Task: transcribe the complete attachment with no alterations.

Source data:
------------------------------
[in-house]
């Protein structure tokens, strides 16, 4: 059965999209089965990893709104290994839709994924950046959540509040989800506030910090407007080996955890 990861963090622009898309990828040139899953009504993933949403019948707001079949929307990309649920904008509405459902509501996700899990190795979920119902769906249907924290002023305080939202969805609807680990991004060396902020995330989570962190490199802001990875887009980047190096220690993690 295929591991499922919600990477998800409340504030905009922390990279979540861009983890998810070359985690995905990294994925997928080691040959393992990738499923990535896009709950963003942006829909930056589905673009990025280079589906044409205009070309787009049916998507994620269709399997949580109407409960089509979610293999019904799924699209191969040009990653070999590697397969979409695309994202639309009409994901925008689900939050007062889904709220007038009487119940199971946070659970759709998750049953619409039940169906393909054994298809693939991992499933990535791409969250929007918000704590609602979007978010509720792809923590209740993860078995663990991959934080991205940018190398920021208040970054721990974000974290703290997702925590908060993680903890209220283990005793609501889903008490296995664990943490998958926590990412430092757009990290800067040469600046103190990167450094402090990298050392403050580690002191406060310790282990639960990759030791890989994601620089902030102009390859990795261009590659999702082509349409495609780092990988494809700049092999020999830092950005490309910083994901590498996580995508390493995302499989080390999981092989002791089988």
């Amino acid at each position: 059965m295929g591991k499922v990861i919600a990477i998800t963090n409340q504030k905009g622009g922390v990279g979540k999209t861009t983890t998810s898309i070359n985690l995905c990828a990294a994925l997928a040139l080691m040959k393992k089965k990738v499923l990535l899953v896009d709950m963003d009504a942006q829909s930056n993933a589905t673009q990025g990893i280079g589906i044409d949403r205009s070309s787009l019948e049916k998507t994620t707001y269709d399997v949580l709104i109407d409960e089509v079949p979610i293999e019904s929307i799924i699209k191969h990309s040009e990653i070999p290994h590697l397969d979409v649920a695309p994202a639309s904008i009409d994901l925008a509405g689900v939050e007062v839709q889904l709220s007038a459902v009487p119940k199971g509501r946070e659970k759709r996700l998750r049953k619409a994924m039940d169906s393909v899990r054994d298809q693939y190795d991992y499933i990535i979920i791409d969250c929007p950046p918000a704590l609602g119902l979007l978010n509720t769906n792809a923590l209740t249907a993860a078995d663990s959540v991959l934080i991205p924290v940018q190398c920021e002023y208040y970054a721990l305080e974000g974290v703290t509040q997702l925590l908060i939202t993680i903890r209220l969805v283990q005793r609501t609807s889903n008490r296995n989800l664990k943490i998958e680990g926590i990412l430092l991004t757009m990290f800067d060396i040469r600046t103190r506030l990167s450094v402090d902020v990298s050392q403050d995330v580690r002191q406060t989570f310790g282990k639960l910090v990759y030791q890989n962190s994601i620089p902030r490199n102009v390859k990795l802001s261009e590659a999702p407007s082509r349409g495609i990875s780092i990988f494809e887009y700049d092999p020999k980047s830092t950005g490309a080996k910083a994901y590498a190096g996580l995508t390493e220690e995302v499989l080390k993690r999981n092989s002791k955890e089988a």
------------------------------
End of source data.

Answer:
[in-house]
């Protein structure tokens, strides 16, 4: 059965999209089965990893709104290994839709994924950046959540509040989800506030910090407007080996955890 990861963090622009898309990828040139899953009504993933949403019948707001079949929307990309649920904008509405459902509501996700899990190795979920119902769906249907924290002023305080939202969805609807680990991004060396902020995330989570962190490199802001990875887009980047190096220690993690 295929591991499922919600990477998800409340504030905009922390990279979540861009983890998810070359985690995905990294994925997928080691040959393992990738499923990535896009709950963003942006829909930056589905673009990025280079589906044409205009070309787009049916998507994620269709399997949580109407409960089509979610293999019904799924699209191969040009990653070999590697397969979409695309994202639309009409994901925008689900939050007062889904709220007038009487119940199971946070659970759709998750049953619409039940169906393909054994298809693939991992499933990535791409969250929007918000704590609602979007978010509720792809923590209740993860078995663990991959934080991205940018190398920021208040970054721990974000974290703290997702925590908060993680903890209220283990005793609501889903008490296995664990943490998958926590990412430092757009990290800067040469600046103190990167450094402090990298050392403050580690002191406060310790282990639960990759030791890989994601620089902030102009390859990795261009590659999702082509349409495609780092990988494809700049092999020999830092950005490309910083994901590498996580995508390493995302499989080390999981092989002791089988």
């Amino acid at each position: 059965m295929g591991k499922v990861i919600a990477i998800t963090n409340q504030k905009g622009g922390v990279g979540k999209t861009t983890t998810s898309i070359n985690l995905c990828a990294a994925l997928a040139l080691m040959k393992k089965k990738v499923l990535l899953v896009d709950m963003d009504a942006q829909s930056n993933a589905t673009q990025g990893i280079g589906i044409d949403r205009s070309s787009l019948e049916k998507t994620t707001y269709d399997v949580l709104i109407d409960e089509v079949p979610i293999e019904s929307i799924i699209k191969h990309s040009e990653i070999p290994h590697l397969d979409v649920a695309p994202a639309s904008i009409d994901l925008a509405g689900v939050e007062v839709q889904l709220s007038a459902v009487p119940k199971g509501r946070e659970k759709r996700l998750r049953k619409a994924m039940d169906s393909v899990r054994d298809q693939y190795d991992y499933i990535i979920i791409d969250c929007p950046p918000a704590l609602g119902l979007l978010n509720t769906n792809a923590l209740t249907a993860a078995d663990s959540v991959l934080i991205p924290v940018q190398c920021e002023y208040y970054a721990l305080e974000g974290v703290t509040q997702l925590l908060i939202t993680i903890r209220l969805v283990q005793r609501t609807s889903n008490r296995n989800l664990k943490i998958e680990g926590i990412l430092l991004t757009m990290f800067d060396i040469r600046t103190r506030l990167s450094v402090d902020v990298s050392q403050d995330v580690r002191q406060t989570f310790g282990k639960l910090v990759y030791q890989n962190s994601i620089p902030r490199n102009v390859k990795l802001s261009e590659a999702p407007s082509r349409g495609i990875s780092i990988f494809e887009y700049d092999p020999k980047s830092t950005g490309a080996k910083a994901y590498a190096g996580l995508t390493e220690e995302v499989l080390k993690r999981n092989s002791k955890e089988a």